Facebook’s AI can’t spot Covid-19 disinformation on its own. But with human help, it can slow the spread.
What’s new: Facebook uses a combination of humans and neural nets to crack down on messages that make false claims about Covid-19, which may have deadly consequences. Some of the spurious posts are illustrated above.
How it works: Building a classifier to spot coronavirus disinformation is hard because, as information about the disease evolves, so does the disinformation. Facebook relies on people from 60-plus partner organizations to flag misleading posts and ads, such as false claims that drinking bleach cures the virus, social distancing doesn’t help prevent its spread, and dark-skinned people are especially resistant. Algorithms identify copies of the human-flagged items, even if they’ve been slightly altered.
- In April, fact-checkers flagged 7,500 false messages about Covid-19. Facebook’s AI systems added warning labels to 50 million related posts.
- The social network uses a computer vision program to track and label misleading images.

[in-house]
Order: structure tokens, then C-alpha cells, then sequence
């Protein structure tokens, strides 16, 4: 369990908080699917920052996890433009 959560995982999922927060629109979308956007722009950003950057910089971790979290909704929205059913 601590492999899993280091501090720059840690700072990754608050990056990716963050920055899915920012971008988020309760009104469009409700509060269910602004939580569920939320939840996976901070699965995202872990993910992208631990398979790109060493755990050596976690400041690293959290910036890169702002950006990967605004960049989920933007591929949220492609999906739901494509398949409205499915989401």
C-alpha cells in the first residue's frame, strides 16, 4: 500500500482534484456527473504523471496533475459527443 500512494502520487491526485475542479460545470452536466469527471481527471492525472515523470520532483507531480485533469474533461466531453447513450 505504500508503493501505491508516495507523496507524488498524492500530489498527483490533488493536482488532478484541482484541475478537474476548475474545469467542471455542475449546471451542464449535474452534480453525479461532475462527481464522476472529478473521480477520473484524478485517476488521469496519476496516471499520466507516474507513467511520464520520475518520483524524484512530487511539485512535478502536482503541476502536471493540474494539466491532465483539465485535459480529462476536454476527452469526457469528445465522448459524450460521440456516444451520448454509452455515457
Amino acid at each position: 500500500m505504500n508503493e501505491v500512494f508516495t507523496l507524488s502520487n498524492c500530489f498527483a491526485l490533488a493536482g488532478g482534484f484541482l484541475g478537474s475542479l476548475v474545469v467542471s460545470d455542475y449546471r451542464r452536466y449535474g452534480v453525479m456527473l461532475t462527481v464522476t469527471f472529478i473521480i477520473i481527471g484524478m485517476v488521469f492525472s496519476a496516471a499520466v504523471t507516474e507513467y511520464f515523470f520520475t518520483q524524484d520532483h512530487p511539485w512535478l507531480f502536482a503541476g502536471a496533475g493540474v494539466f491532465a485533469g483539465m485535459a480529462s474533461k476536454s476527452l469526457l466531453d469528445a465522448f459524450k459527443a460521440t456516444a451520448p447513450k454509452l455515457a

- Facebook’s data suggests that warning labels deter 95 percent of would-be readers from viewing the flagged content.
Behind the news: The company’s latest models had improved its success rate identifying hateful images and memes. It’s easier to train an algorithm to find hate speech because there’s much more of it than misinformation about Covid-19, Facebook said.
Why it matters: In March, the activist organization Avaaz tracked the proliferation of 100 misleading Covid-19 posts on the social network that it judged harmful for undermining public health measures. The articles collectively were viewed 117 million times. The group said Facebook had taken as long as 22 days to flag some stories. Such delays potentially exacerbate infection rates and lengthen the time before people can gather safely for work or recreation.
We’re thinking: It can be hard even for humans to recognize fakery. But Facebook, as one of the world’s most powerful distributors of information, has a unique responsibility to help its members understand the difference.